“It’s about being in a car with no brakes. It’s just going faster and faster and faster.”
“Blonde,” Andrew Dominik’s Ana de Armas–led reimagining of Marilyn Monroe’s legendary rise to fame, has already made history as Netflix’s first NC-17-rated original film.
Now, Dominik revealed his aims to have “Blonde” premiere at this year’s Venice International Film Festival after taking a “while to cut” the film with Netflix and coming to terms with the streamer.
“Netflix [is] letting me release the movie I wanted to make,” Dominik told Collider, “and even with the NC-17 rating, I think that’s pretty good.”
Dominik, mincing no words, also described “Blonde” as “a movie for all the unloved children of the world. It’s like ‘Citizen Kane’ and ‘Raging Bull’ had a baby daughter.”
Dominik previously told the outlet that he thinks “Blonde” will be “one of the 10 best movies ever made.” Just don’t ask the director about the epic film’s runtime: “Mate, that’s like asking a woman her age,” he joked.
Based on Joyce Carol Oates’ novel of the same name, “Blonde” charts Norma Jean Baker’s transformation into screen icon Monroe, culminating in her death.
“The whole idea of ’Blonde’ was to detail a childhood drama and then show the way in which that drama splits the adults into a public and private self,” Dominik continued. “And how the adult sees the world through the lens of that childhood drama, and it’s sort of a story of a person whose rational picture of the world as being overwhelmed by her unconscious, and it uses the iconography of Marilyn Monroe.”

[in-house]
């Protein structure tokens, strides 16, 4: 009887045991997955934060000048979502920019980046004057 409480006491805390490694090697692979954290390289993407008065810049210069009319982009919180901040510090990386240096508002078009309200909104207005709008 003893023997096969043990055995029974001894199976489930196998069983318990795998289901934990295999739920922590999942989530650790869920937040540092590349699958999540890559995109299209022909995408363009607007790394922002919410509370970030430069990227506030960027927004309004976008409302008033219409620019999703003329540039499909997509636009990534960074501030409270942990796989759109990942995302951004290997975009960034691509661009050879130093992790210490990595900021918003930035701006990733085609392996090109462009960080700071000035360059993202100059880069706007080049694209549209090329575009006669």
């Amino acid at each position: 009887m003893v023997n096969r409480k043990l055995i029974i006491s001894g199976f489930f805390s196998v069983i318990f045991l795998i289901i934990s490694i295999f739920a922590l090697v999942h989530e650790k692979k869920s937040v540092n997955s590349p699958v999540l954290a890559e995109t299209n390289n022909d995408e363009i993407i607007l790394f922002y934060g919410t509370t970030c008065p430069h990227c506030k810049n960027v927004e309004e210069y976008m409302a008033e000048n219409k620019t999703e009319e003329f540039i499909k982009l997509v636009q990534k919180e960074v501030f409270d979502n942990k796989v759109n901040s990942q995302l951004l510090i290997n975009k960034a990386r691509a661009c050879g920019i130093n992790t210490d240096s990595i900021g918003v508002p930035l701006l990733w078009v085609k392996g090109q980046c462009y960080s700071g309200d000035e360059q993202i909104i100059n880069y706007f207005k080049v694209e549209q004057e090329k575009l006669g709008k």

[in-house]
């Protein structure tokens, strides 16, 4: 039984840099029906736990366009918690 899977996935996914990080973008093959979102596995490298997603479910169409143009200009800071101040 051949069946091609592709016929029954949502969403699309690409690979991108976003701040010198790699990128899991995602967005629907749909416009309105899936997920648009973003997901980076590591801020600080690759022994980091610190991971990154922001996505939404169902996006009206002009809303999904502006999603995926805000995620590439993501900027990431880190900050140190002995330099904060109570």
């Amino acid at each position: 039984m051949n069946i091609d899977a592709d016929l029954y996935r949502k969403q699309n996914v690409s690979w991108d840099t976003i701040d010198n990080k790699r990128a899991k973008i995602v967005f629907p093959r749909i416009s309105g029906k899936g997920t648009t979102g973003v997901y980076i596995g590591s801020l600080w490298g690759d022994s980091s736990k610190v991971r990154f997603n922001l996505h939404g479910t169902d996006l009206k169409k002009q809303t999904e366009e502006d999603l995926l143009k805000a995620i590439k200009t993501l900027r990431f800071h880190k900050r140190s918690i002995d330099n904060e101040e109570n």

The “Assassination of Jesse James by the Coward Robert Ford” director explained that “Blonde” uses images of Monroe throughout her public persona but re-frames those photographs and film clips by placing them alongside her “internal drama.”
“It’s sort of a movie about the unconscious, in a way,” Dominik said. “And it’s a tragedy. It’s sort of like an unwanted child who becomes the most wanted woman in the world and has to deal with all of the desire that is directed at her, and how confusing that is. It’s kind of a nightmare. It’s about being in a car with no brakes. It’s just going faster and faster and faster.”
Dominik added that he was “obsessed” with telling the story of “Blonde” for years prior to writing the script in 2018.
“It’s just some ideas just keep on giving. Some ideas just have ideas, like I always just have ideas for ‘Blonde,’” Dominik said. “I just think about ‘Blonde’ all the time. I mean, there’s other shit that you can do and you just can’t be fucked thinking about it. It’s boring. Or you think about it for a while, ‘Wow, this is good,’ and then you get bored with it, but ‘Blonde’ never did.”
Dominik mused, “It’s probably because the story is somehow connected to how I’m personally wounded, do you know what I mean? And I think the wound is kind of the source of all that stuff. It’s the source of what moves you creatively. So I don’t know, mate, I mean, I’ve just been obsessed with it for years.”
For all the details on “Blonde,” click here.